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Public safety: Good for dunes, drifting sand slows rescues
By Jackie R. Broach
Midway Fire and Rescue was responding to an emergency call on North Litchfield Beach last week, when one of the department’s trucks ran into trouble.
The truck got bogged down in the sand as it tried to use the emergency beach access at Walkway 47, causing a delay.
It’s not the first time that has happened this summer.
“We’re having more issues with getting bogged down this year than any year I remember,” said Midway Chief Doug Eggiman. “I don’t know if it’s because we’ve had so little rain and no real storms, but the sand has built up a lot and it seems softer, which causes problems.”
The buildup is something Georgetown County has been working with Midway to address.
“The sand is accruing and the dunes are increasing in size, where they’re not in other locations. While that’s fortunate for the beach, it makes some challenges for us,” said Beth Goodale, the county’s director of parks and recreation.
Goodale, Eggiman, a county engineer and several other members of county staff met with representatives from the Office of Ocean and Coastal Resource Management on Wednesday to discuss possible solutions.
“We got some good guidance and we’re looking at hopefully making some modifications,” Goodale said. “There are some things we might be able to do, and they will find out for us what other places have used them and give us additional guidance.”
The sand buildup has caused problems for more than just Midway. Homes on the ocean side in North Litchfield contract for trash pick-up and collectors using the access have also gotten stuck, according to Goodale.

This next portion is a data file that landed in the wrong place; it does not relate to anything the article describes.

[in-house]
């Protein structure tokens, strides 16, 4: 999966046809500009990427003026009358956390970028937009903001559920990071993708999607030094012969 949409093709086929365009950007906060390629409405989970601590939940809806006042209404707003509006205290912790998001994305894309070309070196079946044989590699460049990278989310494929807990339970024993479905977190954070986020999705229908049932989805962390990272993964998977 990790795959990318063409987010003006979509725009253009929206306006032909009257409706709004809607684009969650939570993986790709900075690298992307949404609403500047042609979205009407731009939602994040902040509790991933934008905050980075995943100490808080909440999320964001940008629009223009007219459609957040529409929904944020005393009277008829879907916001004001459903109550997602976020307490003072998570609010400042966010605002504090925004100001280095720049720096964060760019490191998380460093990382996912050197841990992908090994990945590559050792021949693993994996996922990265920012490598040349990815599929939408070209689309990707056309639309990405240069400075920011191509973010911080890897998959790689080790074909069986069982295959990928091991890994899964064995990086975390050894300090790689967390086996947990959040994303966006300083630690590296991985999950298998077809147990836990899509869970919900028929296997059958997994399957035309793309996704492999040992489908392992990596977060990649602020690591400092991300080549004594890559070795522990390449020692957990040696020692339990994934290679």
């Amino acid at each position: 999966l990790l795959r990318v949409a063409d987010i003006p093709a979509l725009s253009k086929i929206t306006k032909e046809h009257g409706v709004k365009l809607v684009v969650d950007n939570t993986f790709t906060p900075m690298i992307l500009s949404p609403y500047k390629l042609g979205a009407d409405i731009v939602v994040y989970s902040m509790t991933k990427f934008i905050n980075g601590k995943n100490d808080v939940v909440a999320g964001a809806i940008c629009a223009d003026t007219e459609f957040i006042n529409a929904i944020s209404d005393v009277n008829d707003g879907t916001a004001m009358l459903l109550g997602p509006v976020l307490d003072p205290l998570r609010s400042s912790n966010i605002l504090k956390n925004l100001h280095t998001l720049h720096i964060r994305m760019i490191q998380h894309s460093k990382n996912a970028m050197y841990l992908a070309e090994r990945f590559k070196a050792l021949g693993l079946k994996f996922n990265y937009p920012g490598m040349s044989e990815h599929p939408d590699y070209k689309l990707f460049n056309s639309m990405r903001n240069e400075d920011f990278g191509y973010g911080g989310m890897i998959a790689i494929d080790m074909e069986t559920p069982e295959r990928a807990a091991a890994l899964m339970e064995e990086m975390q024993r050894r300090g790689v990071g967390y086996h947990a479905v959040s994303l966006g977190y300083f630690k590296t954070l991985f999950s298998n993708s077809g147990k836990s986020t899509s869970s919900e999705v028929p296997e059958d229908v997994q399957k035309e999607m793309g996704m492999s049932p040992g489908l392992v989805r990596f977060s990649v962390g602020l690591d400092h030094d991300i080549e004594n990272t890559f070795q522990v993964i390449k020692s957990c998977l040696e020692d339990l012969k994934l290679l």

Tom Foy, a resident of North Litchfield, saw the Midway truck get bogged down on July 4. He said he has been trying to get the county to fix problems at that walkway for years.
“I frankly have tried everything I know humanly possible to get it fixed,” he said.
He contacted County Council Member Jerry Oakley, Goodale, the county administrator and S.C. Sen. Ray Cleary.
“I’ve struck out,” Foy said. “I hate to admit defeat, but I haven’t been successful and if something isn’t done, somebody’s going to lose their life because of this situation. When you can’t get emergency vehicles down there, that’s a real problem.”
More planks need to be added at the bottom of the walkways he said. The way it’s currently designed, there’s either too much sand, as is being seen now, or too little, which also causes problems.
His initial concern was making the walkway easier for the public to use, particularly those in wheelchairs. Last year, he said, he and his son had to carry a woman in a wheelchair off the walkway when she got stuck there.
“The only way to get a wheelchair through there is if you have people to pick it up and carry it,” said Foy’s wife, Nona. Her sister is in a wheel chair and got stuck on the walkway during a recent visit.
That walkway was never intended to be a handicap access, Goodale said.
“We don’t have enough right-of-way to turn it into a handicap access and there’s no parking,” she said. “That’s why we made such an investment in Walkway 10.”
Recently renumbered to be Walkway 54, that access is designed to accommodate wheelchairs.
“But who wants to go way down the beach to use that walkway if you live up here?” Foy asked.
While the county looks at ways to solve the problems sand is causing for Midway and other vehicles permitted to use Walkway 47, Goodale said employees are trying to keep the access swept as a temporary solution.
She doesn’t know when more permanent action might be taken, but by that time it could be it’s not needed.
“All it takes is one storm or one high tide to change things,” she said. “Mother Nature could take care of this issue or change it to a different one. That’s why this is such a difficult issue, because it can change so quickly.”
At Garden City, the county is seeing a problem opposite to the one in North Litchfield. Too much sand is being swept out to sea there, Goodale said.
This week, the county closed Walkway 43 at Garden City for structural repairs.